Sadie Dotson Hurst (1857-1952)

Sadie Dotson was born in Iowa on July 27, 1857 to Charles and Miriam Dotson. She married Horton Hurst and at age 28, gave birth to a son, Glen; two years later she had another son, Dale.  Upon the death of her husband, Hurst developed an interest in theatre, and although she then was in her forties, she pursued this by moving her family to Reno in the early 1900s.


The Nevada campaign for women's right to vote was forming in the same era, and Hurst founded branches in Sparks, Verdi and Wadsworth, communities just east of Reno.  She was president of the Washoe County Equal Franchise Society when Nevada women won full voting rights in 1914.  After the vote was won, she continued her ties with leaders of the National American Women's Suffrage Association and the General Federation of Women's Clubs (GFWC), while also founding the local GFWC affiliate, the Sparks Women's Citizen Club, and the Women's Republican Committee of Washoe County.  Feminist friends persuaded her to run a successful campaign for the Nevada House in 1918.


Like many other women in this era, Hurst supported a ban on alcohol sales and led the campaign in the legislature to ratify the federal 18th Amendment.  So strong were her convictions that she opposed a bill to allow "near beer," as well as flavored cooking ingredients with small amounts of alcohol.  In Nevada, a state with a long history of saloons, this was a sure way to lose the next election, but she did not compromise her views.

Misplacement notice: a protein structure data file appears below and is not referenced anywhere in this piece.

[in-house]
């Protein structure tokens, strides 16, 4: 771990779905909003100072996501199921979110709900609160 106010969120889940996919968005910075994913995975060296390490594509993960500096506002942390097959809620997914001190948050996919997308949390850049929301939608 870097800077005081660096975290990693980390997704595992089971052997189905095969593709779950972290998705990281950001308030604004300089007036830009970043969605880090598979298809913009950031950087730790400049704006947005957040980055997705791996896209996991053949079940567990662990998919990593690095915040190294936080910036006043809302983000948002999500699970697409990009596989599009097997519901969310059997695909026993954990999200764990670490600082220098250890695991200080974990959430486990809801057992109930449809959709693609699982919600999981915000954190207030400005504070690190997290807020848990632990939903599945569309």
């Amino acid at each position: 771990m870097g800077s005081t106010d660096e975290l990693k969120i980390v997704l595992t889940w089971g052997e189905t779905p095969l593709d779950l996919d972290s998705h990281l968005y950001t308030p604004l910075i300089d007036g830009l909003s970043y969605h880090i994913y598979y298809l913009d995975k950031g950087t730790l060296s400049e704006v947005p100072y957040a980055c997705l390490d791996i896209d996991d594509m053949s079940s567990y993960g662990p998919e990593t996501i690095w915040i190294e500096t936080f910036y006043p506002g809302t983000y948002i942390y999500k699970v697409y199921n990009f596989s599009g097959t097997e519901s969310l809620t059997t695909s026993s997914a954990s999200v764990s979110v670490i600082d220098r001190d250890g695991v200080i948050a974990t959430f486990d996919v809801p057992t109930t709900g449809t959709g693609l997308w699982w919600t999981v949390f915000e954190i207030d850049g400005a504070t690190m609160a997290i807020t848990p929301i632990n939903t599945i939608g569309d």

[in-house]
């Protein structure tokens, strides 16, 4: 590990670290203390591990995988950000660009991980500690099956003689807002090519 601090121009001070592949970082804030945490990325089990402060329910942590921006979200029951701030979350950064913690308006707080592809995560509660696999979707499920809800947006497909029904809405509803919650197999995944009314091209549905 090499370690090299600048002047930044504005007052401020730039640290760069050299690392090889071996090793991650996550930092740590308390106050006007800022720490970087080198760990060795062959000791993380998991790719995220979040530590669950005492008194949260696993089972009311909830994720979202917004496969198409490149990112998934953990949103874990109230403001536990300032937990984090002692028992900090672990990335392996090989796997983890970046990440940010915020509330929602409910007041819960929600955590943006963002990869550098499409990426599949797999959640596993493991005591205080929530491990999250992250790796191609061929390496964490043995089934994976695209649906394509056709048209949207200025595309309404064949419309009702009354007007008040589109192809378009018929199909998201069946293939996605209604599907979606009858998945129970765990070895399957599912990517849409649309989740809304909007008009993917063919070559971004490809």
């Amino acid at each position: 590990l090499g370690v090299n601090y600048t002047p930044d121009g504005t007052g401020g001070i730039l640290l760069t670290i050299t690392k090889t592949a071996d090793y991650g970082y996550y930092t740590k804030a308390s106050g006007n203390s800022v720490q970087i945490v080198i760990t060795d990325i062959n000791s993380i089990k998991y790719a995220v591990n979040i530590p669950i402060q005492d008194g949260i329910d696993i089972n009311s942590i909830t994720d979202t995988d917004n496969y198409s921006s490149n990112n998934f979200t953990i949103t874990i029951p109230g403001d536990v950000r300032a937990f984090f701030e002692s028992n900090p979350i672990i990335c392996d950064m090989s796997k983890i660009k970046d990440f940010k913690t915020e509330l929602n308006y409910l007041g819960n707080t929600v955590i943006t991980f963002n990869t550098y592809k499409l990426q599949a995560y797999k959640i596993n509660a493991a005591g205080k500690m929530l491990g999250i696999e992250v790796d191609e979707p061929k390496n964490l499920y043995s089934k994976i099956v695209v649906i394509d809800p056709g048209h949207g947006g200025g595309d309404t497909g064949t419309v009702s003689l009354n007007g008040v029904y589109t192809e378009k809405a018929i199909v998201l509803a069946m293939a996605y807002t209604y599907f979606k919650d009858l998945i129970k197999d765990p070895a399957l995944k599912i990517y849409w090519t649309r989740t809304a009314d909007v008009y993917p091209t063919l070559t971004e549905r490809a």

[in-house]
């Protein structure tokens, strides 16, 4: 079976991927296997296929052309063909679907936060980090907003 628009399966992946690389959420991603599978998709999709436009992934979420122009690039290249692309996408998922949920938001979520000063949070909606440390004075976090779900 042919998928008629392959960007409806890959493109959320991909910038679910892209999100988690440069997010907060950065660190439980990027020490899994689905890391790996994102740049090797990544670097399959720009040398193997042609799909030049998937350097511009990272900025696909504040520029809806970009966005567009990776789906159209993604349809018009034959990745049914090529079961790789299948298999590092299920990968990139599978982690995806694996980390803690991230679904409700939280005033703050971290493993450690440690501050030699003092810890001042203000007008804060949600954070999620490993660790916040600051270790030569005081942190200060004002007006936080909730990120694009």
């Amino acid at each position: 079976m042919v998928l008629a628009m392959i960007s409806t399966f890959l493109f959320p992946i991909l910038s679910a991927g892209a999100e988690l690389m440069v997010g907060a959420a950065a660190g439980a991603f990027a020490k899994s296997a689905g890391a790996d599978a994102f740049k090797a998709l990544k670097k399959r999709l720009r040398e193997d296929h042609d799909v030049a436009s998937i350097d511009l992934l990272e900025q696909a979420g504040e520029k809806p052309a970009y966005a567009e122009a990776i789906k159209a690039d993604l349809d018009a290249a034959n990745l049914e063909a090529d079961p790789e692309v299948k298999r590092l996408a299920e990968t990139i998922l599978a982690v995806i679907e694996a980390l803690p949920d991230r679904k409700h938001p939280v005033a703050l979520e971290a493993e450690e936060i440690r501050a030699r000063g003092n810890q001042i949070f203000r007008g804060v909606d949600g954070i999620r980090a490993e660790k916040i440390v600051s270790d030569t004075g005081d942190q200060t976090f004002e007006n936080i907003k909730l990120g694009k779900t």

Hurst's legislative agenda was largely composed of overdue legal adjustments to ensure the property rights of married women, including child custody.  Because other states, especially western ones, had long ago enacted such bills as requiring a wife's consent to property disposal, Hurst passed more legislation than the average freshman – but her future could be foretold by her removal from some committees, an extremely unusual act.  Nor was she a thorough believer in equal rights:  she opposed legislation that would allow Caucasians and Native Americans to marry, declaring, "I do not believe in the intermingling of races."


Nevada women had been voting for almost six years when their legislature ratified the federal 19th Amendment that granted the vote to all American women.  The Speaker of the House honored Hurst by asking her to preside when the resolution passed 25 to 1; there was no negative vote in the Senate.


That was in April of 1920, and Hurst lost the Republican primary in September.  Two years later, at age 65, she moved to California, where she lived on another three decades.  Sadie Dotson Hurst died in Pasadena on January 17, 1952, at age 94.  Nevada voters have continued her legacy by electing more women than most states:  only three legislative sessions since 1919 have not included a female representative.

Image credit: Nevada State Archives.